It reasoned that § 3582(c)(1)(A) directs the district court to “consider[ ] the factors set forth in section 3553(a)[,]” which provides “[f]actors to be considered in imposing a sentence.” Op. at 9 (emphasis in original)  (quoting 18 U.S.C. § 3553(a)). “To impose a sentence,” the Circuit reasoned, “there must necessarily be a valid conviction.” Op. at 9. “If a defendant contends his conviction by a federal court is invalid, Congress has provided a vehicle to raise such a challenge through a motion pursuant to 28 U.S.C. § 2255, which imposes particular procedural limitations.” Op. at 9.

So, “arguments challenging the validity of an underlying conviction cannot be raised in a § 3582 motion as part of the § 3553(a) sentencing factors. Rather, such arguments are properly raised on direct appeal or collateral review pursuant to 28 U.S.C. § 2255” (or, in rare cases, under § 2241). Op. at 9 & n.3 (emphasis added)..

The district court, therefore, properly declined to weigh Orena’s attack on his underlying conviction “in its balancing of the § 3553(a) factors when considering Orena’s § 3582(c)(1)(A) motion.” Op. at 10 (The Circuit did note that Orena actually has a pending 2255 motion, saying that “the merits” of his claims of innocence “will be determined if and when Orena litigates his pending successive habeas petition.”).  Op. at 10.

The Circuit also rejected Orena’s argument “that the district court should have placed greater weight on his health conditions[,]” declining to “require that a particular factor be given determinative or dispositive weight.” Op. at 11. It also concluded that the district court “did not assume that defendants sentenced to life imprisonment for violent conduct are ineligible for a sentence reduction[.]” Op. at 11.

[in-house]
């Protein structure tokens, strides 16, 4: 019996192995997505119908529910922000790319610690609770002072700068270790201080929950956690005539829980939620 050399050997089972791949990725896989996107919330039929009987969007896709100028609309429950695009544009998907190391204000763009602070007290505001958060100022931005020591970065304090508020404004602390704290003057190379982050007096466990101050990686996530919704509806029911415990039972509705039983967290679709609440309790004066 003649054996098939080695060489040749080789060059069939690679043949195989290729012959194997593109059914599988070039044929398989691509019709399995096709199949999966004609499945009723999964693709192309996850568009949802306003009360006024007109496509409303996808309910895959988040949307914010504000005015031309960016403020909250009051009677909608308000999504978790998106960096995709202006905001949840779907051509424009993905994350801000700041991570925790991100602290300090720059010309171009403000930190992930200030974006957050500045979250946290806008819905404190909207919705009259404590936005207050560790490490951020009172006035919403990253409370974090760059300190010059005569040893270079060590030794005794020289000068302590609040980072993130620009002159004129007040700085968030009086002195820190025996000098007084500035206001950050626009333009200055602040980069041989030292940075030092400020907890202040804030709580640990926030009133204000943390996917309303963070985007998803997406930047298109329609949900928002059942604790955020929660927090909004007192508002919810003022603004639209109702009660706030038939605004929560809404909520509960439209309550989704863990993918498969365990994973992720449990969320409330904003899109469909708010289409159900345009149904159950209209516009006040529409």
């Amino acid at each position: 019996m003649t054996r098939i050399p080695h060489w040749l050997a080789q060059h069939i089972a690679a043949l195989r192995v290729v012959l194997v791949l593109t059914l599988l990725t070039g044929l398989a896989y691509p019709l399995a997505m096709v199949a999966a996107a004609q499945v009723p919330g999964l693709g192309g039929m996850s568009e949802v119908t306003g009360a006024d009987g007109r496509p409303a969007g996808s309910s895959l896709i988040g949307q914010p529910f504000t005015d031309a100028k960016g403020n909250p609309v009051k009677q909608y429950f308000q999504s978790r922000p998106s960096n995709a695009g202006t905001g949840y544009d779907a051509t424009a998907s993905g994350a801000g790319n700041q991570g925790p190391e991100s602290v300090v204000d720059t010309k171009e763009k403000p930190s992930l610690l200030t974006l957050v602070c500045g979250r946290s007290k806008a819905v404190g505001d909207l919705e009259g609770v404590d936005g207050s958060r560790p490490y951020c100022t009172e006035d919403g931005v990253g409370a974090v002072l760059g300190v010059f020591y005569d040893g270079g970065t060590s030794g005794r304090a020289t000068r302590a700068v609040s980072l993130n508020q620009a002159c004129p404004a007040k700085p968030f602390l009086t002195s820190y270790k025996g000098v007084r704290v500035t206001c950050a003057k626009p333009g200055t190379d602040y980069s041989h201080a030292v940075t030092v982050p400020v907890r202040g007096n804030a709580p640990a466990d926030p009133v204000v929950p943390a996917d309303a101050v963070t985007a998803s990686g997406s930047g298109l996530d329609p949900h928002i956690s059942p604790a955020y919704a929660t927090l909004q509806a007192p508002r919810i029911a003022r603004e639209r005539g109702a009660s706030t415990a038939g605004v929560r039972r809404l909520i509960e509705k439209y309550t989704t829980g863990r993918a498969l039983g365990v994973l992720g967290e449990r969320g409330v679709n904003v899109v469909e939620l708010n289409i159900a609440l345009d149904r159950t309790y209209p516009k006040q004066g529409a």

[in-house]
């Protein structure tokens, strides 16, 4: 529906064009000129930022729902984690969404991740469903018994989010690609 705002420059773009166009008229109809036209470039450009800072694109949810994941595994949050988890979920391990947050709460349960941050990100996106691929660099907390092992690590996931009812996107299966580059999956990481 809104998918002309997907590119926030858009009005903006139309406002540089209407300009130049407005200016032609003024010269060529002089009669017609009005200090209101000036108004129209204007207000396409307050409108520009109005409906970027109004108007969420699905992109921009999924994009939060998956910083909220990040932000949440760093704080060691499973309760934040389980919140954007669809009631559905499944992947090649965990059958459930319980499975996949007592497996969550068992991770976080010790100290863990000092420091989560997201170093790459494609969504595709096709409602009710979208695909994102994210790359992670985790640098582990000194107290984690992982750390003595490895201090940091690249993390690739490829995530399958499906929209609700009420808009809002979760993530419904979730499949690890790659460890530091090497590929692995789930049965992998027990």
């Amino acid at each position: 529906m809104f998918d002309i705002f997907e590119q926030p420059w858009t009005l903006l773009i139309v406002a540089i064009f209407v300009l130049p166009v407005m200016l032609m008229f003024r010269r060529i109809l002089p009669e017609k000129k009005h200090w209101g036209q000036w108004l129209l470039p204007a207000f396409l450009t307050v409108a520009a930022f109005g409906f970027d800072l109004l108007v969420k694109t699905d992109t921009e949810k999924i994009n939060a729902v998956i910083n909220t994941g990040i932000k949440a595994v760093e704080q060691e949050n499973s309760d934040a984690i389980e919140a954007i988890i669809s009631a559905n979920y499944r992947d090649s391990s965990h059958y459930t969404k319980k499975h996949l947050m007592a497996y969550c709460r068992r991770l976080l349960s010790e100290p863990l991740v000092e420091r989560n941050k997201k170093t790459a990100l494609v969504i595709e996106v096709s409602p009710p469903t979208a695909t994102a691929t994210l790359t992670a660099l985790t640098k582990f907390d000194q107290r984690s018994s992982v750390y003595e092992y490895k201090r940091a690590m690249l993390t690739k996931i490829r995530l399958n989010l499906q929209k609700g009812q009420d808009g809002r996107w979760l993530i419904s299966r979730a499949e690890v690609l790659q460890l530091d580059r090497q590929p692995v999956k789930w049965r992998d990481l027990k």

Professor Douglas Berman’s Blog criticizes this opinion saying that “the Second Circuit … expressly invents another non-textual limit on what factors can be considered by district courts when deciding whether to grant a motion for compassionate release.” The Professor points out  that “there is no express text in § 3582(c)(1)(A) that would seem clearly to bar this kind of evidence and argument, and …  there is text in § 3553(a) that would seem potentially to invite this kind of evidence and argument,” such as  “‘promot[ing] respect for the law'” or “‘avoid[ing] unwarranted sentence disparities among defendants with similar records who have been found guilty of similar conduct.'” See